Upon queueing a movie, some basic information about the movie request will be returned including an identifier to reference that movie in the future and an estimated time until the movie has been processsed. This information can be used to check on the movie status using the getMovieStatus API call, and then eventually to either download or play the movie once it is ready.

      Movies may contain between 10 and 300 frames. The movie frames are chosen by matching the closest image available at each step within the specified range of dates, and are automatically generated using the Screenshot API calls. The region to be included in the movie may be specified using either the top-left and bottom-right coordinates in arc-seconds, or a center point in arc-seconds and a width and height in pixels. See the Coordinates Appendix for more infomration about working with coordinates in Helioviewer.org.


      Usage:

      http://helioviewer.ias.u-psud.fr/helioviewer/api/index.php?action=queueMovie

      Supported Parameters:

      startTime ISO 8601 UTC Date Desired starting timestamp of the movie. The timestamps for the subsequent frames are incremented by a certain timestep.
      endTime ISO 8601 UTC Date Desired ending timestamp of the movie. Time step and number of frames will be figured out from the range between startTime and endTime.
      imageScale Float The zoom scale of the images. Default scales that can be used are 0.6, 1.2, 2.4, and so on, increasing or decreasing by a factor of 2. The full-res scale of an AIA image is 0.6.
      layers String A string of layer information in the following format:
      Each layer is comma-separated with these values: [sourceId,visible,opacity].
      If you do not know the sourceId, you can alternately send this layer string: [obs,inst,det,meas,opacity]. Layer strings are separated by commas: [layer1],[layer2],[layer3].
      y1 Float [Optional] The offset of the image's top boundary from the center of the sun, in arcseconds.
      x1 Float [Optional] The offset of the image's left boundary from the center of the sun, in arcseconds.
      y2 Float [Optional] The offset of the image's bottom boundary from the center of the sun, in arcseconds.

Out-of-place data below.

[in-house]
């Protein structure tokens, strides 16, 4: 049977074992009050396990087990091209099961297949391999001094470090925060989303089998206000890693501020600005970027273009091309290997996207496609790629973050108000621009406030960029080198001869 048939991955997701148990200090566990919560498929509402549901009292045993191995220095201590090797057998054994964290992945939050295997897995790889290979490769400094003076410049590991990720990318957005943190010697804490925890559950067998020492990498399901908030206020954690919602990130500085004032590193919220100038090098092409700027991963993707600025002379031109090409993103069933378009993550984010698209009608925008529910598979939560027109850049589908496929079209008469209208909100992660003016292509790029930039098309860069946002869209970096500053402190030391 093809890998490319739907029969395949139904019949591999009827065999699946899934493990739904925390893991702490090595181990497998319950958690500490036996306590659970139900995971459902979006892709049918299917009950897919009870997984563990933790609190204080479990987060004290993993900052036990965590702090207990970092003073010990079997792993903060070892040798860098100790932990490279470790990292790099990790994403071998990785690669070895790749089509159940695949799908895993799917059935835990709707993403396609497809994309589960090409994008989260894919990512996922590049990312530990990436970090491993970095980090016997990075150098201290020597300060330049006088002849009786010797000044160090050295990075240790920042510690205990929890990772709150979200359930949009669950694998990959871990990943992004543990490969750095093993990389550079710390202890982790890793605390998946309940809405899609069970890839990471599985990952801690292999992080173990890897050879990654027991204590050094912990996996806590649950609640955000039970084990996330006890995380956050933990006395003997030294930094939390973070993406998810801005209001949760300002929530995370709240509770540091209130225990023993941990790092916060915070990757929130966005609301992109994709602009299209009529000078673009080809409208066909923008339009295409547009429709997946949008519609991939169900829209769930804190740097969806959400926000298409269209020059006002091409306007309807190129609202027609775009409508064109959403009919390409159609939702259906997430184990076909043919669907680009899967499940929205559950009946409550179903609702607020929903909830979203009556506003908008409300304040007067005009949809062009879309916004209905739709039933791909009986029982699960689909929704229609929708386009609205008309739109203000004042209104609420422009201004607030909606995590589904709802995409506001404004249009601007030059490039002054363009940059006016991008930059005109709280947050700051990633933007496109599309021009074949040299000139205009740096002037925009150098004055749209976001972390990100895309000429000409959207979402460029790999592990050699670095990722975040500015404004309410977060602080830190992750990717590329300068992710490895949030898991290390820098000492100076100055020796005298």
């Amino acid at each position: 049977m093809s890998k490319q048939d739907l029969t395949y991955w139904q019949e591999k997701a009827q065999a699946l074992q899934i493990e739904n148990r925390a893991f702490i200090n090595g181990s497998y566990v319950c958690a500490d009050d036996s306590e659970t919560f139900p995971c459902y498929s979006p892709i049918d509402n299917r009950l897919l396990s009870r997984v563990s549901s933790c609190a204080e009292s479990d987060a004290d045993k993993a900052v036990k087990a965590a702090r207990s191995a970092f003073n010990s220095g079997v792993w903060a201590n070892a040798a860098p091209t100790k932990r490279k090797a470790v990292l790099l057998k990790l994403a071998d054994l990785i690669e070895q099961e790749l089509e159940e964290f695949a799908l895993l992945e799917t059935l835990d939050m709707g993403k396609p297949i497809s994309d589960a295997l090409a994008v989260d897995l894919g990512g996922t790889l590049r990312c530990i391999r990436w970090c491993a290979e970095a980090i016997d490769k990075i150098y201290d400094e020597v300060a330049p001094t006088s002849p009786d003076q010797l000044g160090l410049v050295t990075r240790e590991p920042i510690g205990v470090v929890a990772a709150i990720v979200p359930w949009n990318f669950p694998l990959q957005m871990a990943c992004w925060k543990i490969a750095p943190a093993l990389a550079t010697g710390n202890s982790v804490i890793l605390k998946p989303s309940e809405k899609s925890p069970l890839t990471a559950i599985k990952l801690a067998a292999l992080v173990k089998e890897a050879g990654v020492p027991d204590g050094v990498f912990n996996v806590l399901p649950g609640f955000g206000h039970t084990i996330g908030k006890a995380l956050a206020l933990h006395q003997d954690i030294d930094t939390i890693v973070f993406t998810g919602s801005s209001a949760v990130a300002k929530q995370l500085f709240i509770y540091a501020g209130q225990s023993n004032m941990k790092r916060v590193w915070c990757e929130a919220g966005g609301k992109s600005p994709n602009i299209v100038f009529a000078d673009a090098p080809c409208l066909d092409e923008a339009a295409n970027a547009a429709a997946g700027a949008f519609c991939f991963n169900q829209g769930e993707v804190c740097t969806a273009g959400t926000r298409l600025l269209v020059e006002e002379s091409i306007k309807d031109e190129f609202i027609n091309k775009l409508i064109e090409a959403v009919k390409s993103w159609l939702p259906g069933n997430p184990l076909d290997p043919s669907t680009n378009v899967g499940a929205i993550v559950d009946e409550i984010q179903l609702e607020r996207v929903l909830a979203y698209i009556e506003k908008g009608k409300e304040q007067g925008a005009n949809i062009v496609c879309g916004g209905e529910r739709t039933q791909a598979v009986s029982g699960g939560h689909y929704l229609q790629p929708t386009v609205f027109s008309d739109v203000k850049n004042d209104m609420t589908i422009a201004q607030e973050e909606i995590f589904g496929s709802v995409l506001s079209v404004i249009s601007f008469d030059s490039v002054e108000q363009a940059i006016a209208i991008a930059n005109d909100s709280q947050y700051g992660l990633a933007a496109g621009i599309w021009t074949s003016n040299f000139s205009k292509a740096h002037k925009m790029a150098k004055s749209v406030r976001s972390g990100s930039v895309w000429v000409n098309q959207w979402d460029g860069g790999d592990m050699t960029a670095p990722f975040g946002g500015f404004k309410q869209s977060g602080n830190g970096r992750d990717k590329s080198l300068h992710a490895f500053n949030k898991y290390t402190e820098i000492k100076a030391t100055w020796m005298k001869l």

x2 Float [Optional] The offset of the image's right boundary from the center of the sun, in arcseconds.
      x0 Float [Optional] The horizontal offset from the center of the Sun.
      y0 Float [Optional] The vertical offset from the center of the Sun.
      width Integer [Optional] Width of the movie in pixels (Maximum: 3840).
      height Integer [Optional] Height of the movie in pixels (Maximum: 2400).
      numFrames Integer [Optional]The maximum number of frames that will be used during movie creation. You may have between 10 and 300 frames. The default value is 300.
      frameRate Float [Optional]The number of frames per second. The default value is 15.
      movieLength Float [Optional]The length in seconds of the video to be produced.
      watermark Boolean [Optional] Enables turning watermarking on or off. If watermark is set to false, the images will not be watermarked, which will speed up movie generation time but you will have no timestamps on the movie. If left blank, it defaults to true and images will be watermarked.
      display Boolean [Optional] If display is true, the movie will display on the page when it is ready. If display is false, the filepath to the movie's flash-format file will be returned as JSON. If display is not specified, it will default to true.

      Result:

      The result includes an identifier for the movie request and an estimated time before the movie is ready to be downloaded.

      id String Movie identifier
      eta Integer The estimated time in seconds until the movie has been processed.